Yesterday was GroundHog day and according to the most famous groundhog, Punxsutawney Phil, we are in for extended winter weather. That’s a pity because for many of us, Spring cannot come too soon.
Many people experience a letdown during the first few months of a new year. The busy holiday seasons are over and life settles back into shorter daylight hours, longer stretches of work and more challenging weather for many of us. This year, in particular, the continuation of the COVID-19 pandemic crisis makes these feelings seem particularly acute. For some, the negative feelings and lack of motivation can be more serious; SAD (Seasonal Affective Disorder) is a recognized medical condition made up of a “combination of biologic and mood disturbances with a seasonal pattern.”(Kurlansik, p 1) As well as a general feeling of melancholy, Dr. Norman E. Rosenthal, Clinical Professor of Psychiatry at Georgetown University Medical School describes several common symptoms of individuals suffering from SAD: “They slow down and have a hard time waking up in the morning. Their energy level decreases, they tend to eat more, especially sweets and starches, and they gain weight. Their concentration suffers, and they withdraw from friends and family.” If this sounds familiar, 30 to 90 minutes sitting under a bright florescent light could help. See this WebMD article for more information on treatments for SAD.
A lack of concentration and decreased energy and interest can also be an indication of another problem. A problem that seems to afflict some of the most highly-committed, hard working and successful people is burnout. I have experienced a serious bout of burnout in the past myself. Eventually it resulted in a career change for me, but the outcome does not have to come to that if symptoms are recognized and corrective behaviors are put in place early enough.
Isn’t burnout just an excuse that employees use when they become overtired on the job? Actually, exhaustion is a different problem than burnout. While exhaustion can be overcome with rest, burnout is more pervasive. As well as the physical symptoms such as exhaustion, sleep problems and increased susceptibility to illness, individuals with burnout display a number of behavioral and emotional symptoms. A core part of burnout which separates it from plain exhaustion is a deep sense of disillusionment. In fact, the American Psychological Association warns that burnout is not just the office joke, but can actually have serious physical side effects including cardiovascular disease, “an increased likelihood of type II diabetes, male infertility, sleep disorders and musculoskeletal disorders among those with the extreme physical, mental and emotional fatigue.”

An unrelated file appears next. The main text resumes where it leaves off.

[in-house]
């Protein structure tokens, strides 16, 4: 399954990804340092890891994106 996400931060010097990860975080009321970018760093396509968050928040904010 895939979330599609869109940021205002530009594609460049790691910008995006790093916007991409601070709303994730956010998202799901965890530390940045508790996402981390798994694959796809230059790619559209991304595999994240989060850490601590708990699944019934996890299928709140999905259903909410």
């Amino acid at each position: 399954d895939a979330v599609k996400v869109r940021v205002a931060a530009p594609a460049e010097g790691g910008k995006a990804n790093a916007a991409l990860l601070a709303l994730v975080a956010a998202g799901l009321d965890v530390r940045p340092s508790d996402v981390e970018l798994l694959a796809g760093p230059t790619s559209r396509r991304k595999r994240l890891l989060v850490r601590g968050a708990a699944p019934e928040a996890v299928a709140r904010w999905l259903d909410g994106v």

One of the challenges with burnout is that an individual might not recognize the early stages of burnout. Hans Selye was one of the founding fathers of stress research and he spent significant time studying burnout. He discovered something surprising when he studied the long-term effects of stress on animals. He concluded that “they survived very well for quite a long period of time until, then all of a sudden, their resistance collapsed without any obvious direct cause. ” (mindtools.com) Are you experiencing burnout? Take this online test to evaluate your condition.
Becoming more efficient and organized can help relieve some stress in our lives. Experts encourage us to pinpoint areas of stress in our daily lives and to use tools at our disposal to help address our work overloads. One technique that I have used when experiencing early stages of burnout is to find something new to learn that intrigues me. This change of focus sometimes helps me to regain my enthusiasm. Another technique can be to plan a summer vacation getaway (even if it is camping in your backyard!). Just having something special to look forward to can help change our focus from the mundane to more pleasant thoughts; saving for a vacation or a long desired home renovation out of our paychecks can help remind us of one way that our job adds meaning and enjoyment to our lives. Making a list of the various ways that our jobs give us meaning as well as those things or people who make our lives richer can help rekindle the passion in our lives. For more ideas for recovering from pandemic burnout, see Rebecca Pope-Ruark’s article for Inside Higher Ed article, and stay tuned to future posts in our blog to find more ways and tools to help improve your daily work stresses.